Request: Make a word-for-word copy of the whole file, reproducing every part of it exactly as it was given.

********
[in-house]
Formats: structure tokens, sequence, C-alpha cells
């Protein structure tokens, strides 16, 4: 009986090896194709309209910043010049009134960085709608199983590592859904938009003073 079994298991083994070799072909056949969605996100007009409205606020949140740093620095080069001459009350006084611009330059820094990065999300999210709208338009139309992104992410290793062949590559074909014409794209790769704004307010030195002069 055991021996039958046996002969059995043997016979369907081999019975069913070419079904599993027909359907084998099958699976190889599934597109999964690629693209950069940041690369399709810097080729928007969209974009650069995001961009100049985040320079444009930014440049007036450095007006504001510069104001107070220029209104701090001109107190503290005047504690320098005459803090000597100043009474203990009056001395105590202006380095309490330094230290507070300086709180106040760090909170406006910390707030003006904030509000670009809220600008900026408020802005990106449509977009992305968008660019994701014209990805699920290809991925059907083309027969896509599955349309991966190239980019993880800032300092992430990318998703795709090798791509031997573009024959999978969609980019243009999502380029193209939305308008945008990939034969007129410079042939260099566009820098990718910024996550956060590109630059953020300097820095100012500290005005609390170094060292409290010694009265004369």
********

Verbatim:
[in-house]
Formats: structure tokens, sequence, C-alpha cells
């Protein structure tokens, strides 16, 4: 009986090896194709309209910043010049009134960085709608199983590592859904938009003073 079994298991083994070799072909056949969605996100007009409205606020949140740093620095080069001459009350006084611009330059820094990065999300999210709208338009139309992104992410290793062949590559074909014409794209790769704004307010030195002069 055991021996039958046996002969059995043997016979369907081999019975069913070419079904599993027909359907084998099958699976190889599934597109999964690629693209950069940041690369399709810097080729928007969209974009650069995001961009100049985040320079444009930014440049007036450095007006504001510069104001107070220029209104701090001109107190503290005047504690320098005459803090000597100043009474203990009056001395105590202006380095309490330094230290507070300086709180106040760090909170406006910390707030003006904030509000670009809220600008900026408020802005990106449509977009992305968008660019994701014209990805699920290809991925059907083309027969896509599955349309991966190239980019993880800032300092992430990318998703795709090798791509031997573009024959999978969609980019243009999502380029193209939305308008945008990939034969007129410079042939260099566009820098990718910024996550956060590109630059953020300097820095100012500290005005609390170094060292409290010694009265004369």